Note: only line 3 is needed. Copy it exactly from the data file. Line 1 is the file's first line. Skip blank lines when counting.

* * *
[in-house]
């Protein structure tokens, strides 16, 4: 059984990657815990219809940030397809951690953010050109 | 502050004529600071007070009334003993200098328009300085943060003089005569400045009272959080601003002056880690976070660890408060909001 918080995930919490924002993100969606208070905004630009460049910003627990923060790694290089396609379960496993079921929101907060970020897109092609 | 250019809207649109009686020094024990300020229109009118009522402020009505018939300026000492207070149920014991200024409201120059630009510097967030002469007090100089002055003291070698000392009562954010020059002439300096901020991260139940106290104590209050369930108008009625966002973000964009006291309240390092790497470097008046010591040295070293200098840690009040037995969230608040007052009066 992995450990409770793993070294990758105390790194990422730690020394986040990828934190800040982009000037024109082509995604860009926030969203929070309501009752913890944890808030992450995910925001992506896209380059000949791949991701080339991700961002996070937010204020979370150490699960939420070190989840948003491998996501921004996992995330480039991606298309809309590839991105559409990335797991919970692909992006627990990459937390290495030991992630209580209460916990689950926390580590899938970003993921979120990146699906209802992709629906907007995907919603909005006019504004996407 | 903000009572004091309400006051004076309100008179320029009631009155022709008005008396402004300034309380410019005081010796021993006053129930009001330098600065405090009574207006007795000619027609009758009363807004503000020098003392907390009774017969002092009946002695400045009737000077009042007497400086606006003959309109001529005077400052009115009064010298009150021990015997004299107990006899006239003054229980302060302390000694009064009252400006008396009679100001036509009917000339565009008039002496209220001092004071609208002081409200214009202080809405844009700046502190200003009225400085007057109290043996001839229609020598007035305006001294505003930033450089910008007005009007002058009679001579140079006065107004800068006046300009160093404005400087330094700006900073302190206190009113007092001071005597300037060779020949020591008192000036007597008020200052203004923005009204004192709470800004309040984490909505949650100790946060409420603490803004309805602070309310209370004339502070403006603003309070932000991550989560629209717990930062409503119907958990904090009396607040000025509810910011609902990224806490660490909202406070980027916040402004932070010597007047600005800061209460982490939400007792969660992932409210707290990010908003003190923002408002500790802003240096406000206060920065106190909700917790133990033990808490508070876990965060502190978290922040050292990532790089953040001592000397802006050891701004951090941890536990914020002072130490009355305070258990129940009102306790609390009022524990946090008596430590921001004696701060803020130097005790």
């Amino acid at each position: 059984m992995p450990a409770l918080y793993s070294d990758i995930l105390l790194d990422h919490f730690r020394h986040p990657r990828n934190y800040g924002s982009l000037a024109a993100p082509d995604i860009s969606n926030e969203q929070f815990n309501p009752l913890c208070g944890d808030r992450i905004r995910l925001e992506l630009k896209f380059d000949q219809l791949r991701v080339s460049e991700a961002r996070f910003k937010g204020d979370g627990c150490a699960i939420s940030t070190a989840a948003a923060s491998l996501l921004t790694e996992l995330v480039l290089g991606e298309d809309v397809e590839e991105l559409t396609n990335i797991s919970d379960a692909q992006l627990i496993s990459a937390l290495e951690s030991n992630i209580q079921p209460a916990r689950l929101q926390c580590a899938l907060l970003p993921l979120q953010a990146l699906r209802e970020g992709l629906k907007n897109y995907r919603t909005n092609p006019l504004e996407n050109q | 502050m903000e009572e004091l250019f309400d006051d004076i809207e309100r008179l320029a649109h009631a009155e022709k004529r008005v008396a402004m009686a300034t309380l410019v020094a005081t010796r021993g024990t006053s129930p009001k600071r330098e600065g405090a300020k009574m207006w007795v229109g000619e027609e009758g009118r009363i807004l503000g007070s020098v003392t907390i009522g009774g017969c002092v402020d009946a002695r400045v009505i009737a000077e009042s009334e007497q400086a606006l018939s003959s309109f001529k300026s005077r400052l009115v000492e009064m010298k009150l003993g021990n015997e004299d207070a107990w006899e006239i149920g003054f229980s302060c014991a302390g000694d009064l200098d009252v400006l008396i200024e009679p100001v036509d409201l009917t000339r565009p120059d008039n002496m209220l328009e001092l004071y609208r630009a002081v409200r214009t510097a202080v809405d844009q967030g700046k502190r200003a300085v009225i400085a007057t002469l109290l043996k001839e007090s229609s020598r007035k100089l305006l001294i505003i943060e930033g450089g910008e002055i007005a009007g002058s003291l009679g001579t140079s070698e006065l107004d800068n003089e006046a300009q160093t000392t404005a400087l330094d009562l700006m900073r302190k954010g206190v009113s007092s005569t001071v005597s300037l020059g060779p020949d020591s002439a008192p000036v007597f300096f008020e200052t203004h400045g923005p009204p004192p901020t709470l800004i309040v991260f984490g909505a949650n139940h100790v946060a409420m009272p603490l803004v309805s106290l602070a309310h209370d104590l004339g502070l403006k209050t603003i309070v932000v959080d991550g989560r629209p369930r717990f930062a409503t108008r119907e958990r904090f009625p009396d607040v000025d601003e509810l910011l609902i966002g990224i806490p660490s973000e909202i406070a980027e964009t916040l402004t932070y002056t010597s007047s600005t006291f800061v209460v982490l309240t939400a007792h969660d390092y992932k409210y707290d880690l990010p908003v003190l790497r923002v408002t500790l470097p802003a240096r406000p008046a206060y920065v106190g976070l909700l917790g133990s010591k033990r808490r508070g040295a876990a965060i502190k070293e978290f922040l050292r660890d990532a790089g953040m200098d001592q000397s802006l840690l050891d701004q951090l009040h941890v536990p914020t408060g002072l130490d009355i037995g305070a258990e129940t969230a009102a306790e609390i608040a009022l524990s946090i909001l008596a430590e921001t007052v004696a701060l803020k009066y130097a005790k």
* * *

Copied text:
């Amino acid at each position: 059984m992995p450990a409770l918080y793993s070294d990758i995930l105390l790194d990422h919490f730690r020394h986040p990657r990828n934190y800040g924002s982009l000037a024109a993100p082509d995604i860009s969606n926030e969203q929070f815990n309501p009752l913890c208070g944890d808030r992450i905004r995910l925001e992506l630009k896209f380059d000949q219809l791949r991701v080339s460049e991700a961002r996070f910003k937010g204020d979370g627990c150490a699960i939420s940030t070190a989840a948003a923060s491998l996501l921004t790694e996992l995330v480039l290089g991606e298309d809309v397809e590839e991105l559409t396609n990335i797991s919970d379960a692909q992006l627990i496993s990459a937390l290495e951690s030991n992630i209580q079921p209460a916990r689950l929101q926390c580590a899938l907060l970003p993921l979120q953010a990146l699906r209802e970020g992709l629906k907007n897109y995907r919603t909005n092609p006019l504004e996407n050109q | 502050m903000e009572e004091l250019f309400d006051d004076i809207e309100r008179l320029a649109h009631a009155e022709k004529r008005v008396a402004m009686a300034t309380l410019v020094a005081t010796r021993g024990t006053s129930p009001k600071r330098e600065g405090a300020k009574m207006w007795v229109g000619e027609e009758g009118r009363i807004l503000g007070s020098v003392t907390i009522g009774g017969c002092v402020d009946a002695r400045v009505i009737a000077e009042s009334e007497q400086a606006l018939s003959s309109f001529k300026s005077r400052l009115v000492e009064m010298k009150l003993g021990n015997e004299d207070a107990w006899e006239i149920g003054f229980s302060c014991a302390g000694d009064l200098d009252v400006l008396i200024e009679p100001v036509d409201l009917t000339r565009p120059d008039n002496m209220l328009e001092l004071y609208r630009a002081v409200r214009t510097a202080v809405d844009q967030g700046k502190r200003a300085v009225i400085a007057t002469l109290l043996k001839e007090s229609s020598r007035k100089l305006l001294i505003i943060e930033g450089g910008e002055i007005a009007g002058s003291l009679g001579t140079s070698e006065l107004d800068n003089e006046a300009q160093t000392t404005a400087l330094d009562l700006m900073r302190k954010g206190v009113s007092s005569t001071v005597s300037l020059g060779p020949d020591s002439a008192p000036v007597f300096f008020e200052t203004h400045g923005p009204p004192p901020t709470l800004i309040v991260f984490g909505a949650n139940h100790v946060a409420m009272p603490l803004v309805s106290l602070a309310h209370d104590l004339g502070l403006k209050t603003i309070v932000v959080d991550g989560r629209p369930r717990f930062a409503t108008r119907e958990r904090f009625p009396d607040v000025d601003e509810l910011l609902i966002g990224i806490p660490s973000e909202i406070a980027e964009t916040l402004t932070y002056t010597s007047s600005t006291f800061v209460v982490l309240t939400a007792h969660d390092y992932k409210y707290d880690l990010p908003v003190l790497r923002v408002t500790l470097p802003a240096r406000p008046a206060y920065v106190g976070l909700l917790g133990s010591k033990r808490r508070g040295a876990a965060i502190k070293e978290f922040l050292r660890d990532a790089g953040m200098d001592q000397s802006l840690l050891d701004q951090l009040h941890v536990p914020t408060g002072l130490d009355i037995g305070a258990e129940t969230a009102a306790e609390i608040a009022l524990s946090i909001l008596a430590e921001t007052v004696a701060l803020k009066y130097a005790k």